Another thing: Aliased Commenter said that working moms are expected to work all day and then also do all the work that SAHMs do as well, implying that the world is horribly unfair. To that I say, Exactly. And that is why my husband and I have chosen for me to be an at-home mom: Because neither of us wants to have all our evenings and weekends taken up by the numerous chores and errands no one was around during the day to do. Because we prefer to use our evenings and weekends to RELAX. It's not easy, because living on one income is tenuous at best, but it's worth it to us to have more free time to enjoy family, friends, and recreation.
It sounds as if A.C. is pretty envious of this set-up, so I encourage her to look into it for herself, if at all possible. Of course, perhaps it is not possible given the economics of her family, not even by making large financial sacrifices. And if that is the case, I am truly sorry for her situation, because she seems horribly unhappy. But the difference between her and me is that I would never send her a disrespectful, childish note condemning her work/home situation just because it was something I didn't, or couldn't, have.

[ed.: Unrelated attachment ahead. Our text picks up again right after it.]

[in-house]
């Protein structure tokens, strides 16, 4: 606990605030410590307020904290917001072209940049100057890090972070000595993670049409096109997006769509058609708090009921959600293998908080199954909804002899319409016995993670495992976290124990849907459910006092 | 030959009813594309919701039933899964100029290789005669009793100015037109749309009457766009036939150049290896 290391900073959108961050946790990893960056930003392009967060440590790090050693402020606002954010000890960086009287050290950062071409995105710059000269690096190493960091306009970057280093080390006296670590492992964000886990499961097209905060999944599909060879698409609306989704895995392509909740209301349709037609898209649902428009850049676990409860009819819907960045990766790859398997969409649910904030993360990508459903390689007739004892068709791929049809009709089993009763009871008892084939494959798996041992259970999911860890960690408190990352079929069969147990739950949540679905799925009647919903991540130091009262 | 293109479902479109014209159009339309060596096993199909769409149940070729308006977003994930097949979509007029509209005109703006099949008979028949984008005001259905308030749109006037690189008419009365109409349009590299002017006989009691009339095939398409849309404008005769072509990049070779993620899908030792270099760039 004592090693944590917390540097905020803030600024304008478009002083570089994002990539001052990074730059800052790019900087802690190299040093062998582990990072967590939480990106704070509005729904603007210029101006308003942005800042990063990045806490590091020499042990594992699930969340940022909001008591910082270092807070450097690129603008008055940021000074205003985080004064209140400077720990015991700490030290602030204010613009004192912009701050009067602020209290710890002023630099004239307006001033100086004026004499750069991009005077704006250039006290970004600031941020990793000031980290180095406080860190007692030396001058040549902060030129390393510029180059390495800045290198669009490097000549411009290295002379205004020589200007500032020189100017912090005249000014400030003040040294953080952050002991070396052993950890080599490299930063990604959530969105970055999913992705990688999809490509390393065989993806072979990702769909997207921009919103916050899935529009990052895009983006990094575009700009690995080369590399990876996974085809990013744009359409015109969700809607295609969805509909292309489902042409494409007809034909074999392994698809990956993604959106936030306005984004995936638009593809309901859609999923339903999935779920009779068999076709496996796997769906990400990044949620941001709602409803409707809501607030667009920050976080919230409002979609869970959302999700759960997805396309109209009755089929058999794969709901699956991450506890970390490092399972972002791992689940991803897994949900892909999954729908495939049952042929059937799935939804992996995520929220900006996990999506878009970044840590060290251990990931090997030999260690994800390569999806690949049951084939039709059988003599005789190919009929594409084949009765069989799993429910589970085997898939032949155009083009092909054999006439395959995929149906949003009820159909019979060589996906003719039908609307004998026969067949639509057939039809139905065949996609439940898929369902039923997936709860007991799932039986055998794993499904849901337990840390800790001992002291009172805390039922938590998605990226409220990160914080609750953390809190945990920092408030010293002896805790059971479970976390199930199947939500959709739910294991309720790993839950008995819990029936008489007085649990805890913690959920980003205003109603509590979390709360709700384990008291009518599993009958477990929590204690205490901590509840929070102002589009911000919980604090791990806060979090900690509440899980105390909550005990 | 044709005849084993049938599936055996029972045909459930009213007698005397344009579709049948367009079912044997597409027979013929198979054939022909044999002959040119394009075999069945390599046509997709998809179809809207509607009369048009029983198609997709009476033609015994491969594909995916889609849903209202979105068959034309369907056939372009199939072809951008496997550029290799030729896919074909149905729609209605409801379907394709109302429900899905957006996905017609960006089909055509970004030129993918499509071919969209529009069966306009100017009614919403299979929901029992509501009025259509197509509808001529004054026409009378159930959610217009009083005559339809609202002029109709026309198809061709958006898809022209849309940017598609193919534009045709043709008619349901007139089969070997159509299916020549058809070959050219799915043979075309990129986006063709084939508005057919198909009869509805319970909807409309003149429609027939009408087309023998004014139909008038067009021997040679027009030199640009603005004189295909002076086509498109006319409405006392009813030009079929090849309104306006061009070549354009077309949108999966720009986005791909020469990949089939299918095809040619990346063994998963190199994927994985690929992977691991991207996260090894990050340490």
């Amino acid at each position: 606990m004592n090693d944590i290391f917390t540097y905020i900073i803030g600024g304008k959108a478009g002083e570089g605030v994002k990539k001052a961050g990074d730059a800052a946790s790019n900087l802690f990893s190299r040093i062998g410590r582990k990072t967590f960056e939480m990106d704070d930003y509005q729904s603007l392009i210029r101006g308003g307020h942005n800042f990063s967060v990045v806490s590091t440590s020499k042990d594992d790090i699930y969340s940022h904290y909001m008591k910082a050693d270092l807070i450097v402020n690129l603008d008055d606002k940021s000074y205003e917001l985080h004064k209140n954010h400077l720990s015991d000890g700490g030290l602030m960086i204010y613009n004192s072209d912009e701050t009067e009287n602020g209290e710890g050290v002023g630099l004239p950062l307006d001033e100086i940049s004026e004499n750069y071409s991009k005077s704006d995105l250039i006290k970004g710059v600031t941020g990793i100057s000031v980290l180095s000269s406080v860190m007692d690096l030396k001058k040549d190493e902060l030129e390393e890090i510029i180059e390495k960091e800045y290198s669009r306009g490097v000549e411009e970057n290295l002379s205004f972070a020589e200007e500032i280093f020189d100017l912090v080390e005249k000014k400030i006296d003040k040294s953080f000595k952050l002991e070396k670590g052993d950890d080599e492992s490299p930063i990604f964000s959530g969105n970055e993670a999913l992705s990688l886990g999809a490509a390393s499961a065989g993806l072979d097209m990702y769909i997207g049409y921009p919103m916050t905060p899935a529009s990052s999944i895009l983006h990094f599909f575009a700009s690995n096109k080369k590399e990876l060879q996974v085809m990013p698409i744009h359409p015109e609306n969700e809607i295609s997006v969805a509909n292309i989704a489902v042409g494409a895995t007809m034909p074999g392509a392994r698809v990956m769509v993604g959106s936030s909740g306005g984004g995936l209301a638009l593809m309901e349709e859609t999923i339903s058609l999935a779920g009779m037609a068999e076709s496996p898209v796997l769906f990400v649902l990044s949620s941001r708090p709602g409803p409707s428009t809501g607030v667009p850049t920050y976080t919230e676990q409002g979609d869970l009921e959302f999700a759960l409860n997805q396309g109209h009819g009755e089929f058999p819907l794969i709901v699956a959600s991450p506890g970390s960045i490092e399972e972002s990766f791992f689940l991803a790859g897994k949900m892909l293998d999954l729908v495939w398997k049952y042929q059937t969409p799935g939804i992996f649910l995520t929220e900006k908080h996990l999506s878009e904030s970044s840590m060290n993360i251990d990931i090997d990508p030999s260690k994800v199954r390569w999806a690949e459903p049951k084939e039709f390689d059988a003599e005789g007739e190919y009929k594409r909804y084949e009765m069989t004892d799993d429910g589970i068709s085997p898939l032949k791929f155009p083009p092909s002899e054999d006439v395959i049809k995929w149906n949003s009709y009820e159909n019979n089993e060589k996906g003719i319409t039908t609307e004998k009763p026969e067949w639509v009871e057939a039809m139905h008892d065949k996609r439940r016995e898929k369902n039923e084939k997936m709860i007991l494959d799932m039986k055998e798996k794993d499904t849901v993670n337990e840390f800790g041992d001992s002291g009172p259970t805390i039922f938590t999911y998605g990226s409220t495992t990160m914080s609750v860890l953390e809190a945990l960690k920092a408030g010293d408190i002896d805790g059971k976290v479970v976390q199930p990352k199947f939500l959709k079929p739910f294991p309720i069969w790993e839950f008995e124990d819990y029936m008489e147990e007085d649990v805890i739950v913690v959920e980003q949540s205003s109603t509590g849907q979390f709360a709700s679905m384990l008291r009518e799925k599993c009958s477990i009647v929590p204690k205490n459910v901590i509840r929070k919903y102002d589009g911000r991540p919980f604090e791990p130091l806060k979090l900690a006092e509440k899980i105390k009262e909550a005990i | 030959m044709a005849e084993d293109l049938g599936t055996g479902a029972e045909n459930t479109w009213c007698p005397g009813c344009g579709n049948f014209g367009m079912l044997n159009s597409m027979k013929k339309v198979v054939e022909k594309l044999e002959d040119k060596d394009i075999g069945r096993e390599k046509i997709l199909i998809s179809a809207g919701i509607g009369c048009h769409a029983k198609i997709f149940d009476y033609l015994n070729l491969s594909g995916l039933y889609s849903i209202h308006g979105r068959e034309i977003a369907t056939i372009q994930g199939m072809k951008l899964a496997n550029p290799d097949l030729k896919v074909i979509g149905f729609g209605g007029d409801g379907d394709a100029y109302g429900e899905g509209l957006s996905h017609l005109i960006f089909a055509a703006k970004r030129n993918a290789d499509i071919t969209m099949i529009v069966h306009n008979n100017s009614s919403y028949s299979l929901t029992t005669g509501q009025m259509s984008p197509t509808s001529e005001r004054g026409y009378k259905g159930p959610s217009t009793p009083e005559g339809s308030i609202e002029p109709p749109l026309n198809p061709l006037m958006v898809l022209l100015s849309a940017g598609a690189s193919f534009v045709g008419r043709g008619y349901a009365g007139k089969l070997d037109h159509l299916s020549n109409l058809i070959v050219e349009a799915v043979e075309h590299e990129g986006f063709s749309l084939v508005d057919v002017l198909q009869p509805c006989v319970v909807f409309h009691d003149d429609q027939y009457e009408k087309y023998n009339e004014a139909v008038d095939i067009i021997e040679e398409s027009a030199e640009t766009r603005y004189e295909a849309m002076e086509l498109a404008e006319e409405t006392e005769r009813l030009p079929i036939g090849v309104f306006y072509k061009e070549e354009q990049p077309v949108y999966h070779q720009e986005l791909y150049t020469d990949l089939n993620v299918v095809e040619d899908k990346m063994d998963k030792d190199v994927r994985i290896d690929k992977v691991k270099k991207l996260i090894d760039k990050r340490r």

OK! So! Here's a very quick, rough list of what I do on a typical day as an at-home mom to school-agers. It's not very exciting, so those of you who already know all this are free to stop reading.
*Wake up at five a.m. and get myself largely ready for the day; feed the cat; make coffee; start breakfast; check e-mail, Facebook, and the news online; update my personal blog, professional website, and book's Facebook fan page; respond to author-appearance request messages, sometimes throw in some laundry.